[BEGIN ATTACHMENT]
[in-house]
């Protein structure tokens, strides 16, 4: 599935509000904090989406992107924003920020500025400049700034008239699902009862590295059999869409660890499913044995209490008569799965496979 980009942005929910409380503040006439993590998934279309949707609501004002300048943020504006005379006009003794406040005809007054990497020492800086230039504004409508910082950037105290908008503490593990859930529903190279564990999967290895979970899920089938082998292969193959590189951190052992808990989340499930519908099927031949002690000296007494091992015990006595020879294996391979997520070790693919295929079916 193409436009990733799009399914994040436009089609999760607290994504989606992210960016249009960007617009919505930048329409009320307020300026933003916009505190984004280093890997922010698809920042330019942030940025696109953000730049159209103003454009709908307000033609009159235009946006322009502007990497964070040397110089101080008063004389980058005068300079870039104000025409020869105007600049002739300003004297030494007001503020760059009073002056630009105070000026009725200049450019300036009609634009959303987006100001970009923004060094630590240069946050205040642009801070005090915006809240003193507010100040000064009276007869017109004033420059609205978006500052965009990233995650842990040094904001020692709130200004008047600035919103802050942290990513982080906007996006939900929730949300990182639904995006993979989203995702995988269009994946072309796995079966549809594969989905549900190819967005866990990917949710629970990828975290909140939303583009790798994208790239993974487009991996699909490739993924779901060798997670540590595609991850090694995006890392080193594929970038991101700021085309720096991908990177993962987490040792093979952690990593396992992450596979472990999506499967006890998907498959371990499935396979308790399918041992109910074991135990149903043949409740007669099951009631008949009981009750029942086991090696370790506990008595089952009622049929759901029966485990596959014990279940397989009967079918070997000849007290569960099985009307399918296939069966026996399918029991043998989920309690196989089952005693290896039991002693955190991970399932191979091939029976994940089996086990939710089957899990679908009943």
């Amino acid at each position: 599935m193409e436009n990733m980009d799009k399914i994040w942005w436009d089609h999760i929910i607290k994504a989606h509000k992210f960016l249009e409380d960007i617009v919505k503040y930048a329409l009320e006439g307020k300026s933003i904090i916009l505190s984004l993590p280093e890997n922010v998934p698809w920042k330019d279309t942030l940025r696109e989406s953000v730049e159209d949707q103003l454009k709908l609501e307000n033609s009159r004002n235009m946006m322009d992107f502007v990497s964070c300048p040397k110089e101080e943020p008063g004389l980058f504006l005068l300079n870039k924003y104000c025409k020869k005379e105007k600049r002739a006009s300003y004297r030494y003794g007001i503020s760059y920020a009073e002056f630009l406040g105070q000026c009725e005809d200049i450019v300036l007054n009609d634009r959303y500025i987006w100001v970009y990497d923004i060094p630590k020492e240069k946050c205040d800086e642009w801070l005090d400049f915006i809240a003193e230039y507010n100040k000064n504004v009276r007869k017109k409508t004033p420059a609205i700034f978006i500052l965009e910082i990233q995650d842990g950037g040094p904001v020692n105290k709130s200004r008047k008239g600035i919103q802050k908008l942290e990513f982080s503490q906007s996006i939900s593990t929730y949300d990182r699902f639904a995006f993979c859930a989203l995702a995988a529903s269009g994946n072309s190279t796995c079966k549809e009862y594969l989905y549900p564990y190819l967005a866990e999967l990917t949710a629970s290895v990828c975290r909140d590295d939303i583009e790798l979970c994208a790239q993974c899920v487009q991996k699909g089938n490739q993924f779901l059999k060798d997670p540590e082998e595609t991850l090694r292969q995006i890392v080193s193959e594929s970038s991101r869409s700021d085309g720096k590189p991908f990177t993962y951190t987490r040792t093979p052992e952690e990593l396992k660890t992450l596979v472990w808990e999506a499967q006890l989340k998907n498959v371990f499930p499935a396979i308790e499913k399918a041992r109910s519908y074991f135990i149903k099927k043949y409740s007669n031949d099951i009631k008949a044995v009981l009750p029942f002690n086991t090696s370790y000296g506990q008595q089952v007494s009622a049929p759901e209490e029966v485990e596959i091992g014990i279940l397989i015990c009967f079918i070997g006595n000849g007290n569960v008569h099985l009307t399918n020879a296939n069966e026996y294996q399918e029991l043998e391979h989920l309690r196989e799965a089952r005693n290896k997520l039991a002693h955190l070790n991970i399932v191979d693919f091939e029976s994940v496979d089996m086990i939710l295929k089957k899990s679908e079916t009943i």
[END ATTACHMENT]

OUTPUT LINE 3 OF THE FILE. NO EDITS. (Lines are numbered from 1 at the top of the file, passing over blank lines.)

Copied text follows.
């Amino acid at each position: 599935m193409e436009n990733m980009d799009k399914i994040w942005w436009d089609h999760i929910i607290k994504a989606h509000k992210f960016l249009e409380d960007i617009v919505k503040y930048a329409l009320e006439g307020k300026s933003i904090i916009l505190s984004l993590p280093e890997n922010v998934p698809w920042k330019d279309t942030l940025r696109e989406s953000v730049e159209d949707q103003l454009k709908l609501e307000n033609s009159r004002n235009m946006m322009d992107f502007v990497s964070c300048p040397k110089e101080e943020p008063g004389l980058f504006l005068l300079n870039k924003y104000c025409k020869k005379e105007k600049r002739a006009s300003y004297r030494y003794g007001i503020s760059y920020a009073e002056f630009l406040g105070q000026c009725e005809d200049i450019v300036l007054n009609d634009r959303y500025i987006w100001v970009y990497d923004i060094p630590k020492e240069k946050c205040d800086e642009w801070l005090d400049f915006i809240a003193e230039y507010n100040k000064n504004v009276r007869k017109k409508t004033p420059a609205i700034f978006i500052l965009e910082i990233q995650d842990g950037g040094p904001v020692n105290k709130s200004r008047k008239g600035i919103q802050k908008l942290e990513f982080s503490q906007s996006i939900s593990t929730y949300d990182r699902f639904a995006f993979c859930a989203l995702a995988a529903s269009g994946n072309s190279t796995c079966k549809e009862y594969l989905y549900p564990y190819l967005a866990e999967l990917t949710a629970s290895v990828c975290r909140d590295d939303i583009e790798l979970c994208a790239q993974c899920v487009q991996k699909g089938n490739q993924f779901l059999k060798d997670p540590e082998e595609t991850l090694r292969q995006i890392v080193s193959e594929s970038s991101r869409s700021d085309g720096k590189p991908f990177t993962y951190t987490r040792t093979p052992e952690e990593l396992k660890t992450l596979v472990w808990e999506a499967q006890l989340k998907n498959v371990f499930p499935a396979i308790e499913k399918a041992r109910s519908y074991f135990i149903k099927k043949y409740s007669n031949d099951i009631k008949a044995v009981l009750p029942f002690n086991t090696s370790y000296g506990q008595q089952v007494s009622a049929p759901e209490e029966v485990e596959i091992g014990i279940l397989i015990c009967f079918i070997g006595n000849g007290n569960v008569h099985l009307t399918n020879a296939n069966e026996y294996q399918e029991l043998e391979h989920l309690r196989e799965a089952r005693n290896k997520l039991a002693h955190l070790n991970i399932v191979d693919f091939e029976s994940v496979d089996m086990i939710l295929k089957k899990s679908e079916t009943i």